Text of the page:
Weekly Links: AI, APFS, and MBA Mondays
Trying out a new thing here to document 3 links that caught my interest over the past week. Sometimes they might be related, sometimes not. It’ll be an experiment to journal the things I was reading at the time, for posterity.
Good piece from Ben Thompson comparing the current developmental stage of machine learning and AI with the formative years of Claude Shannon and Alan Turing’s initial discoveries of information theory. They figured out how to take mathematical logic concepts (Boolean logic) and merge them with physical circuits — the birth of the modern computer. With AI we’re on the brink of similar breakthroughs. Thompson does well here to make clear the distinctions between Artificial General Intelligence (what most people think of when they hear the term, things like Skynet) and Narrow Intelligence (which is all we have currently, AIs that can replicate human thinking in a narrow problem set).
Apple announced their new APFS file system at last year’s WWDC, and this week launched it as part of the iOS 10.3 update. Their HFS+ file system is now 20 years old, but file systems aren’t something that you change lightly. They’re the core data storage and retrieval engine for computers, and massively complex. APFS is engineered with encryption as a first-class feature and also includes enhancements for SSD-based storage. The most amazing thing to me about this story is the guts it takes to make a seismic change like this to millions of devices in one swoop. It’s the sort of change that is 100% invisible to the average iPhone owner if it works, and could brick millions of phones if it doesn’t. Working in a software company building mission-critical software, it takes serious planning, testing, and skills to deploy risky changes like this to move your platform forward. Kudos to Apple for pulling off such a monumental and thankless change.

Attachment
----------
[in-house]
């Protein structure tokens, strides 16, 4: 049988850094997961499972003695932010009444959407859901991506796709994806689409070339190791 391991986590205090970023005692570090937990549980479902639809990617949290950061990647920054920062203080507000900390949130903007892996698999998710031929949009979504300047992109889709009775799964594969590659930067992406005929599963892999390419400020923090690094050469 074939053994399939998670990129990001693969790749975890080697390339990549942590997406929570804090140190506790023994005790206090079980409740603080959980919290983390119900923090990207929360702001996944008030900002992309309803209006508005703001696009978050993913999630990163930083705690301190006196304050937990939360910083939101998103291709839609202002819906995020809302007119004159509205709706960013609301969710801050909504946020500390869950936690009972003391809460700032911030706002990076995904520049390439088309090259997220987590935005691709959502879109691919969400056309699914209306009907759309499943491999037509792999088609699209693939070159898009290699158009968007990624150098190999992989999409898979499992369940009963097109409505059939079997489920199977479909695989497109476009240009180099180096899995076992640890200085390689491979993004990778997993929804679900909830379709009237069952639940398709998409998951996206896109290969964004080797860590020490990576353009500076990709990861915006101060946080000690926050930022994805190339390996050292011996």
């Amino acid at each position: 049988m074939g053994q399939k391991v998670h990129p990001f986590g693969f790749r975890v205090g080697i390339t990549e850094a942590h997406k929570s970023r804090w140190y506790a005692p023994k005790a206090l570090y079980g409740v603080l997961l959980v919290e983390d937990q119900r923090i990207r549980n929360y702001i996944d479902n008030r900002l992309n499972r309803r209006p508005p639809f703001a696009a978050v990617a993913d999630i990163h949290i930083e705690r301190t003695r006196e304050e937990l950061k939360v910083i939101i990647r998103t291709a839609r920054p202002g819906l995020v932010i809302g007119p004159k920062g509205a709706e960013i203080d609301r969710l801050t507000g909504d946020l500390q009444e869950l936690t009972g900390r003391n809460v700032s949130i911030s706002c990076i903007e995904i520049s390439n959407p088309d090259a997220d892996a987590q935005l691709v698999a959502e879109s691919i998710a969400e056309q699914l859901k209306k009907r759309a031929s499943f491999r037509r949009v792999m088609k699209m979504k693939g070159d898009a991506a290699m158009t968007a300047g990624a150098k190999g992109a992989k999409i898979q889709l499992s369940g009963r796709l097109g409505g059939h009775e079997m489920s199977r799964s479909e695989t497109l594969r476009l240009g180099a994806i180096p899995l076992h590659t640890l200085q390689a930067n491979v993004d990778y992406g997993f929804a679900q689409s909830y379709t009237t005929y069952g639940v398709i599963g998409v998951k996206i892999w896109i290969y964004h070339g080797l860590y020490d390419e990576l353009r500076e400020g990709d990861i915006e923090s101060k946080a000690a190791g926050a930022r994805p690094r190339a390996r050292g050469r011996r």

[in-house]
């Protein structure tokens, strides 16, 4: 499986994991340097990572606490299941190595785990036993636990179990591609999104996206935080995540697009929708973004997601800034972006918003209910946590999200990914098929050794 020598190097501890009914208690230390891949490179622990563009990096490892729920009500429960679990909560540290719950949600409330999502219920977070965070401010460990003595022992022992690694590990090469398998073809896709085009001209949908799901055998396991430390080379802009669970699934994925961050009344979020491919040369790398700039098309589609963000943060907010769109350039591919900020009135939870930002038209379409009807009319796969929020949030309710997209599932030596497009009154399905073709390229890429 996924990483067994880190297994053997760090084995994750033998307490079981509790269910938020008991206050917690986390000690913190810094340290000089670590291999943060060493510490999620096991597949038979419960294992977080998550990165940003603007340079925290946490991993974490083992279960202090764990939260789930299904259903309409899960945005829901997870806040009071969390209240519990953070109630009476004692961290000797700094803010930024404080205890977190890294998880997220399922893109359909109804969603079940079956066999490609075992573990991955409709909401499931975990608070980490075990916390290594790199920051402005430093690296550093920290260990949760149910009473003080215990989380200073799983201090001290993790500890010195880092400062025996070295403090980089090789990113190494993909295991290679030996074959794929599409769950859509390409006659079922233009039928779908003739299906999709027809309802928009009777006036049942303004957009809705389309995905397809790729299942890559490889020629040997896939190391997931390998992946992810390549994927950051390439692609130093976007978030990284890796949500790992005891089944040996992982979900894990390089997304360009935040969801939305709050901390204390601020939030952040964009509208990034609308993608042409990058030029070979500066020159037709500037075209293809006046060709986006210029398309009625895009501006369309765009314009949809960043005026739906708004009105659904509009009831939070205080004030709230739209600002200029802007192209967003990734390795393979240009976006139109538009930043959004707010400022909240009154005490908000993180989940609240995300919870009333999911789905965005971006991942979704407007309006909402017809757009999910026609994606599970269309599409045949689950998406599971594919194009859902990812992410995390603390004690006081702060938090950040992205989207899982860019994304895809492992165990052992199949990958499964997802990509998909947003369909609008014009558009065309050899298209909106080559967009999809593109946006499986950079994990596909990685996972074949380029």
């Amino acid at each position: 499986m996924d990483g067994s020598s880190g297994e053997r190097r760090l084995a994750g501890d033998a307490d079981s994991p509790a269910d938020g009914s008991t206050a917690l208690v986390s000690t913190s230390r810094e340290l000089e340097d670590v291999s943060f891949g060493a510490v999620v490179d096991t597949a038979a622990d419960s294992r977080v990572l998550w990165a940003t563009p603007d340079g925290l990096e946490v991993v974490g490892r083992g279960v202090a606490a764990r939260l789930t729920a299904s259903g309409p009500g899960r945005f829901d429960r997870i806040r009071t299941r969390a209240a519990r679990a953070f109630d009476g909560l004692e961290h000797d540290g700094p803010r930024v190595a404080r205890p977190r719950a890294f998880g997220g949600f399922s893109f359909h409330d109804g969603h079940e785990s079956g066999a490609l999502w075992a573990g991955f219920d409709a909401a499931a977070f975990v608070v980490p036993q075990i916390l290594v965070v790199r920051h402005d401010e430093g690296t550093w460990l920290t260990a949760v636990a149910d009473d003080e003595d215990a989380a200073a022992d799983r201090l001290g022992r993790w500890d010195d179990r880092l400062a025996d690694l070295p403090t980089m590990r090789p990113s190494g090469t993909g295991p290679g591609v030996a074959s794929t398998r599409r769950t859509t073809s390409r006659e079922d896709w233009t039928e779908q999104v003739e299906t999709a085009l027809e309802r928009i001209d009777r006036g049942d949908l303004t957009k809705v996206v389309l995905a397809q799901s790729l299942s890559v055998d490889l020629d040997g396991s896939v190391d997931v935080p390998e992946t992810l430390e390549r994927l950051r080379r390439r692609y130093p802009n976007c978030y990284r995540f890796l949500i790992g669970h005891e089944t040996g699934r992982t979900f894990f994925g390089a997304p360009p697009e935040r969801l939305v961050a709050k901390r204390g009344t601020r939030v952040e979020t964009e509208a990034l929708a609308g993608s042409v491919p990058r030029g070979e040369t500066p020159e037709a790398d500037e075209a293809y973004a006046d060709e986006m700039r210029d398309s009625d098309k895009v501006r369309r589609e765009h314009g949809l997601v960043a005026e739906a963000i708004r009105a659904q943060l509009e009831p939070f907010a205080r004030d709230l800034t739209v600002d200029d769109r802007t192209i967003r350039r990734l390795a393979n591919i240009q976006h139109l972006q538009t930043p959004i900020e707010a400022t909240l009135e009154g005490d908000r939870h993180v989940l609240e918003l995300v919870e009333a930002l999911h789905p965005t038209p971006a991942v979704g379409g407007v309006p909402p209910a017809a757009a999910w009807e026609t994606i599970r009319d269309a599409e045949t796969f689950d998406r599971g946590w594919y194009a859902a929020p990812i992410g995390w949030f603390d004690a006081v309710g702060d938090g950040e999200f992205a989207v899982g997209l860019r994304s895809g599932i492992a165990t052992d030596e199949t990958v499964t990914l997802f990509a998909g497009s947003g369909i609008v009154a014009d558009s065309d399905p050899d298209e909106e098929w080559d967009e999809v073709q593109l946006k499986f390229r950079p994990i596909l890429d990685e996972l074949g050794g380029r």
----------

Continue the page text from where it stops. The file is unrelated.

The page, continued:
I’ve read Fred Wilson’s AVC blog for some time, but only through post links that make the rounds. Recently I discovered his archive of “MBA Mondays” articles covering tons of business topics. He’s got pieces on budgeting, cash flow, equity, M&A, unit economics — tons of great stuff from someone learning and practicing all of this in reality. Much more digestible than textbook business school material. I’m gradually making my way through the archive from the beginning and really enjoying it.